If Little Gulls didn't have a dark underwing, it would be nearly impossible to pick them out.  I had to be quick to get this shot.  He was hard to keep track of.

It was an awesome day, and I'm four species closer to 250. Eight more to go!

Sunday, 25 December 2016

Merry Christmas and Happy Holidays!

I'm off for the next couple weeks, so I'll get a little bit of birding in. Can I reach 240 species before 2017?

That Smith's Longspur is calling my name.

Monday, 19 December 2016

Rondeau Christmas Bird Count (CBC) 2016

Yesterday (December 18), my dad and I left London at 5:00 am for the 1 hour 45 minute journey to Rondeau Provincial. Why? For the 2016 Rondeau/Blenheim Christmas Bird Count. I assisted Blake Mann (aka the 'Burg Birder) on his route south of the VC.

Our General Area

We arrived too late to get any owls, but we got on the South Point Trail by twenty to eight.

Quinten (Me) and Blake on the SPT
Photo by Dad

Quickly we picked up Juncos, Tree Sparrow, American Pipits, Downy Woodpeckers, a Lapland Longspur, and a Bald Eagle. Hermit Thrush and the typical winter woodland birds soon followed.

Downy Woodpecker

One of Five Hermit Thrushes 

The lake was quite busy and we quickly found Common Goldeneye, Red-breasted Mergansers, Scoters (of the Surf and White-winged variety), gulls, Common Loon and a highlight of the day...Red-throated Loon that I found off the South Point Trail. The loon is an awesome count bird and it was a lifer.

RT Loon

A Rough-legged Hawk flew in off the lake.

A large flock of Tundra Swans flew by early on as well.

This seems to be a good year for Tufted Titmice throughout the area. Blake and I had 5 or 6 in our area alone. First ones I've seen all year.

No White-winged Dove :-(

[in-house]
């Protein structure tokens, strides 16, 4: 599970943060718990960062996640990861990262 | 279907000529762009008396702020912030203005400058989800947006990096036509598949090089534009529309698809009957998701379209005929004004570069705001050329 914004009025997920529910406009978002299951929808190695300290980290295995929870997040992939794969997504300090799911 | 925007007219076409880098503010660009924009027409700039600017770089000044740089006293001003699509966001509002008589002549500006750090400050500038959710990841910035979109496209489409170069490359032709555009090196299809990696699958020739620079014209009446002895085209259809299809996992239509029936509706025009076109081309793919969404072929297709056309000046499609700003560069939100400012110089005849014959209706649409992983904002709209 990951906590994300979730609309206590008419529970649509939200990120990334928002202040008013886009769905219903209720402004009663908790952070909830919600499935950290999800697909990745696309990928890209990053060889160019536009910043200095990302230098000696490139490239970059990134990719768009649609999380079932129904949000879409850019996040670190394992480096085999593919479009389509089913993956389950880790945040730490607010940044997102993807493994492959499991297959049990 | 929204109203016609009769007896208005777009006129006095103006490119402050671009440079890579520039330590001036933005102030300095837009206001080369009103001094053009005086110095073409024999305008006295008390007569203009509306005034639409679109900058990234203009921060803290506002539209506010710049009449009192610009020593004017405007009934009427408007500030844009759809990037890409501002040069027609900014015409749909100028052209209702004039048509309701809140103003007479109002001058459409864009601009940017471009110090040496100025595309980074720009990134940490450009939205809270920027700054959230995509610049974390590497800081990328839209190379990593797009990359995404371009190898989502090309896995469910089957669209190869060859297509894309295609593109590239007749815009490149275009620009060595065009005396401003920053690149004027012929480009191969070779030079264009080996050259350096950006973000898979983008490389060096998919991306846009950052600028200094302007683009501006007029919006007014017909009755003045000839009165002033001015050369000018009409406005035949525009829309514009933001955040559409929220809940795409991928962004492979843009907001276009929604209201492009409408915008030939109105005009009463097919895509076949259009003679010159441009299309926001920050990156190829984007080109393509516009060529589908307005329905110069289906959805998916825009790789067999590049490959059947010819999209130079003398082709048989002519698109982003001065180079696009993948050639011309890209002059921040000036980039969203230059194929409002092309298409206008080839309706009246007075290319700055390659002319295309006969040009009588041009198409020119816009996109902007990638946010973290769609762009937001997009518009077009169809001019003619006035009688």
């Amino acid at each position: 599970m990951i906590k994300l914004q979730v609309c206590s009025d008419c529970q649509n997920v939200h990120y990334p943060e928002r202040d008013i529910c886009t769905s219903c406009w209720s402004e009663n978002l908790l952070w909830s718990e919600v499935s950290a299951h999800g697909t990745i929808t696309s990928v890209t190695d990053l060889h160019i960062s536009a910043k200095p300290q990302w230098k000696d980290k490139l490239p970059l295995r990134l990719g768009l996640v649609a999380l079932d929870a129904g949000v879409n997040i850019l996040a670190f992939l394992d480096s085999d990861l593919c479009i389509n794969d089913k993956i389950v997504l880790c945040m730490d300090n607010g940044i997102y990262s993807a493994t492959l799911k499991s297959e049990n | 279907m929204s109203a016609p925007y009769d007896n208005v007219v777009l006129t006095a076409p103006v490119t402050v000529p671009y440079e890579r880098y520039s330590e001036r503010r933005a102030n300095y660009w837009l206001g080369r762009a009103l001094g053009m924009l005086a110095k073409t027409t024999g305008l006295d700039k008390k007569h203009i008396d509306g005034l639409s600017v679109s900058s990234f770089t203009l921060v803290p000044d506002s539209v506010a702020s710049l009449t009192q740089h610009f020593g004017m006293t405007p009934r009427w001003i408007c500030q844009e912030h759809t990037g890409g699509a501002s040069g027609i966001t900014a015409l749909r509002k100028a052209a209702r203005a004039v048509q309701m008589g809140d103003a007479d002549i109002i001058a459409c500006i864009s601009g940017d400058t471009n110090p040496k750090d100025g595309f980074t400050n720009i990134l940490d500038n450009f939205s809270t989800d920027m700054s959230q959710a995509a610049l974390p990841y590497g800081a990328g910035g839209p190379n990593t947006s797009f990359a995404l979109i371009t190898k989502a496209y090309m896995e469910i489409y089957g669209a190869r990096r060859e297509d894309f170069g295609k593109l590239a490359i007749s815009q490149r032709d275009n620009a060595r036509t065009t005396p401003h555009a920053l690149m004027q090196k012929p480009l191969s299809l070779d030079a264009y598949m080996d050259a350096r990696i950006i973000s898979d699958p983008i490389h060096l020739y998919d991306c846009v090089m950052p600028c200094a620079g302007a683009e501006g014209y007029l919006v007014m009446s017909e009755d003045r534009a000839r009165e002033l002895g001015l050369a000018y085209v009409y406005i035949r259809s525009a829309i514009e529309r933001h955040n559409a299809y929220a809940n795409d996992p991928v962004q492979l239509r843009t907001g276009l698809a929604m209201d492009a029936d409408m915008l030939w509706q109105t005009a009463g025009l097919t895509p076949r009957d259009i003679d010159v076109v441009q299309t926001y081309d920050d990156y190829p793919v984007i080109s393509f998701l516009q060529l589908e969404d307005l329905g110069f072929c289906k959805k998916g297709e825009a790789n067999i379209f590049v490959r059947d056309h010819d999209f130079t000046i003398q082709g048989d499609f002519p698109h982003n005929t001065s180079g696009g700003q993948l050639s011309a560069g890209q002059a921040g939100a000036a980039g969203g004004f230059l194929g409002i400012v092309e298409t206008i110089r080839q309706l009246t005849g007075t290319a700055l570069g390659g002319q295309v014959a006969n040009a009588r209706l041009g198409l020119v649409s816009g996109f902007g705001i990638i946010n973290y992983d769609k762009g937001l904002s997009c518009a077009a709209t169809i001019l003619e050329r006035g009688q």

American Pipits seemed to be everywhere. I saw one flying up to get insects from the siding of cottages.

One bird seemed to be very lost and confused. He came within a few meters of Blake and I on Lakeshore Rd. The bird was there a couple hours later as well.

We added a few species at the VC feeders.

Blue Jay

Red-winged Blackbird


Tree Sparrow

The Eastern Towhee continues.

Nothing of note along Harrison Trail other than Winter Wren and a few Robins.

Bald Eagles were seen all day.

Lunch at the VC was highlighted by Fox Sparrows, the Towhee, and Chipmunks.

After lunch we went to the Campground to see what we could find. Blake seems to have a knack for finding Yellow-bellied Sapsuckers. He found two, and my dad found a Red-tailed Hawk. I found a starling :-)

We said good bye to Blake and went our separate ways. He continued to bird in the park (and found woodcocks and bluebirds), and I went west to Blenheim Sewage Lagoons and Erieau.

Not too much is still at the lagoons. Lifer Short-eared Owl was definitely the best bird.

Crows are everywhere, but that's normal since we're in Chatham-Kent.

Muskrats were swimming around in the only cell open...the back bubbler.

Although eBird flags them as rare, Pipits were still around in small numbers.

Erieau was next.

Greater Scaup

There was a surprising numbers of Black Ducks and Mallards.

Still a couple Ruddy Ducks hanging in.

Pied-billed and Horned Grebes were swimming in the channel.

I was told this was a sunken lake freighter. What do you think?

I found it Allen :-)

Rail Trail was last. Only birds of note there were Marsh Wren and a flock of 65 Sandhill Cranes.

It was a great day to be out, and between Blake and I we saw around 57 species on our route. The whole CBC tallied 111 species, down from some years, but still good considering the recent cold snap which caused many of the birds to leave or perish. You can check out Blake's post on the CBC for more information.

Rondeau's eBird Checklistcan be viewed here.

I've got to get down to Rondeau more often....